Coated strings are what you need, their tone almost never change but I realize they get old when doing bends. If they don't glide nicely on the fret when bending thats the sign its time to change. When doing that bend, don't press too hard as I remember your grip is very strong smile.gif


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Caelumamittendum
post Jan 6 2018, 04:04 PM
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Have any of you tried NYXL strings?

https://www.guitarmasterclass.net/guitar_fo...c=58849&hl=


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klasaine
post Jan 6 2018, 05:14 PM
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Months for most of my axes. Years on a few of them. I hate changing my strings!
For the one's that get played all the time, it depends. If I get a 'kink' over a fret, if I break a D or an A string, one string refuses to intonate, I notice a winding separation, etc. My point is that it has to be something obvious.

*I had strings on a baritone for 20 years (and I use that guitar). The only reason I changed them was because I replaced the pickups and my luthier insisted.

Having said that, intonation and tuning stability can definitely be affected by strings that are stressed and worn out. All that depends on how you play and the acidity of the sweat from your hands.

This post has been edited by klasaine: Jan 6 2018, 05:19 PM


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Phil66
post Jan 6 2018, 06:00 PM
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This is all very interesting, thanks for joining in everyone smile.gif


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Caelumamittendum
post Jan 6 2018, 11:50 PM
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QUOTE (klasaine @ Jan 6 2018, 05:14 PM) *
Months for most of my axes. Years on a few of them. I hate changing my strings!
For the one's that get played all the time, it depends. If I get a 'kink' over a fret, if I break a D or an A string, one string refuses to intonate, I notice a winding separation, etc. My point is that it has to be something obvious.

*I had strings on a baritone for 20 years (and I use that guitar). The only reason I changed them was because I replaced the pickups and my luthier insisted.

Having said that, intonation and tuning stability can definitely be affected by strings that are stressed and worn out. All that depends on how you play and the acidity of the sweat from your hands.


20 years! That's amazing! Those strings must have had a sort of unique sound in the end? I don't mean that in a bad way necesarily, just that 20 years of playing must add some sort of...characterisic!

For the more metal kinda sound I do prefer new strings actually. Just can't afford any at the moment.


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Phil66
post Jan 7 2018, 12:05 AM
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QUOTE (Mertay @ Jan 6 2018, 03:00 PM) *
When doing that bend, don't press too hard as I remember your grip is very strong smile.gif


I'm working very hard trying to reduce that and also how hard I pick wink.gif


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klasaine
post Jan 7 2018, 01:20 AM
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QUOTE (Caelumamittendum @ Jan 6 2018, 03:50 PM) *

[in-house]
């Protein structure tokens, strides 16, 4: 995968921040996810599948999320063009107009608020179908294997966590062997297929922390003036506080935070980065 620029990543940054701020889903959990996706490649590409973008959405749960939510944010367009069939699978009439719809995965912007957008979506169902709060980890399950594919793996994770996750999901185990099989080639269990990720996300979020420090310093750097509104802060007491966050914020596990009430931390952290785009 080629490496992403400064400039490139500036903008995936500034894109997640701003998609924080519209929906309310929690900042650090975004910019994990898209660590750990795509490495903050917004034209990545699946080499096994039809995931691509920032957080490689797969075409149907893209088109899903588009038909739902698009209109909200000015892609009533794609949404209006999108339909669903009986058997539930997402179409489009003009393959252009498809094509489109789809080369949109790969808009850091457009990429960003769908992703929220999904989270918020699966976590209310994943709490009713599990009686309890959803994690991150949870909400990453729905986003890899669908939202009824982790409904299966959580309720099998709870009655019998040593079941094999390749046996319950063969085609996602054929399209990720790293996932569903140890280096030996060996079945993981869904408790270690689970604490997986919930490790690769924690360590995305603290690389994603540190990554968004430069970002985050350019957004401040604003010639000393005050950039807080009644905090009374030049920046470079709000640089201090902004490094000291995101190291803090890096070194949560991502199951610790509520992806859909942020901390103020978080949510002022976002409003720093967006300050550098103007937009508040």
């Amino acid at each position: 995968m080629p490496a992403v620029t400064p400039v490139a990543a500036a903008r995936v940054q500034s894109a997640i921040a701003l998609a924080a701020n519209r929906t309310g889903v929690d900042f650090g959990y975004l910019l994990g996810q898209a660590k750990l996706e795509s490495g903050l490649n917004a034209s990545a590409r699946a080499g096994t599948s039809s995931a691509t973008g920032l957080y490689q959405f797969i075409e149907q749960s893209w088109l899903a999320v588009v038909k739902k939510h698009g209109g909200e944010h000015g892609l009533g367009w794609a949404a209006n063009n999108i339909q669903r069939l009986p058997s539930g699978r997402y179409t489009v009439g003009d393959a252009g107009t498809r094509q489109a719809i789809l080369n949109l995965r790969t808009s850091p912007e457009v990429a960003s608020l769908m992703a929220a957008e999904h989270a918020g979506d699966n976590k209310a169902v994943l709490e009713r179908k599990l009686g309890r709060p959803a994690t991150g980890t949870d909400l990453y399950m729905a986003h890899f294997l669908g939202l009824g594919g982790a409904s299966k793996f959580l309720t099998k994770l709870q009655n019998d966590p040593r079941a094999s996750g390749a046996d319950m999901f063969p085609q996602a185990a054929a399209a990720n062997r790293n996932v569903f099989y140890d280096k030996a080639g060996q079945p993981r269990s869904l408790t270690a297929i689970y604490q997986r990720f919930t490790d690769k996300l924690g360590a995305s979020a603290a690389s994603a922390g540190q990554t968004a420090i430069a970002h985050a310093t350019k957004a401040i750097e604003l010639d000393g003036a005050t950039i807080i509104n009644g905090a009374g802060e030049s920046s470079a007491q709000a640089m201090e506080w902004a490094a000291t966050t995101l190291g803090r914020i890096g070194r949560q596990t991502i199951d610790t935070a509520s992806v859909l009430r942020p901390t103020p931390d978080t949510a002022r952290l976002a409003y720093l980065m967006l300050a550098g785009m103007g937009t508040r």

20 years! That's amazing! Those strings must have had a sort of unique sound in the end? I don't mean that in a bad way necessarily, just that 20 years of playing must add some sort of...characteristic!


They were a little dull sounding but they played in tune. I don't really bend on the bari so they weren't being abused.
The new ones definitely sounded better at the time - though at this point they are now 3 years old laugh.gif

I like fresh strings for rock and roll.
I have a Strat and an LP that I play most of my 'rock' on and those get their strings changed every 4 or 5 gigs which can be once every 3 months or once a week, if I'm using them 5 or 6 nights a week. I can beat them up pretty bad.

This post has been edited by klasaine: Jan 7 2018, 01:24 AM


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Phil66
post Jan 7 2018, 02:14 PM
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On a similar note, do strings have a shelf life?

This post has been edited by Phil66: Jan 7 2018, 04:28 PM


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Caelumamittendum
post Jan 7 2018, 02:17 PM
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QUOTE (Phil66 @ Jan 7 2018, 02:14 PM) *
On a similar now, do strings have a shelf life?


Good question. I would assume if they're packed well enough it would be alright, but then again I've had a set or two lying around that turned out to feel a bit weird. Probably a coincidence, but who knows.


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Todd Simpson
post Jan 7 2018, 06:16 PM
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Strings do age on the shelf but they age faster on your guitar smile.gif They have a pretty long shelf life if kept in a cool dry place.

Todd

QUOTE (Caelumamittendum @ Jan 7 2018, 09:17 AM) *
Good question. I would assume if they're packed well enough it would be alright, but then again I've had a set or two lying around that turned out to feel a bit weird. Probably a coincidence, but who knows.


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Sensible Jones
post Jan 7 2018, 08:49 PM
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QUOTE (Phil66 @ Jan 7 2018, 02:14 PM) *
On a similar note, do strings have a shelf life?

They do, depending on the packaging. For instance Ernie Ball singles just in their Paper Sleeve will eventually succumb to atmospheric conditions whereas D'Addario's in a hermetically sealed Plastic Sleeve wont!!
biggrin.gif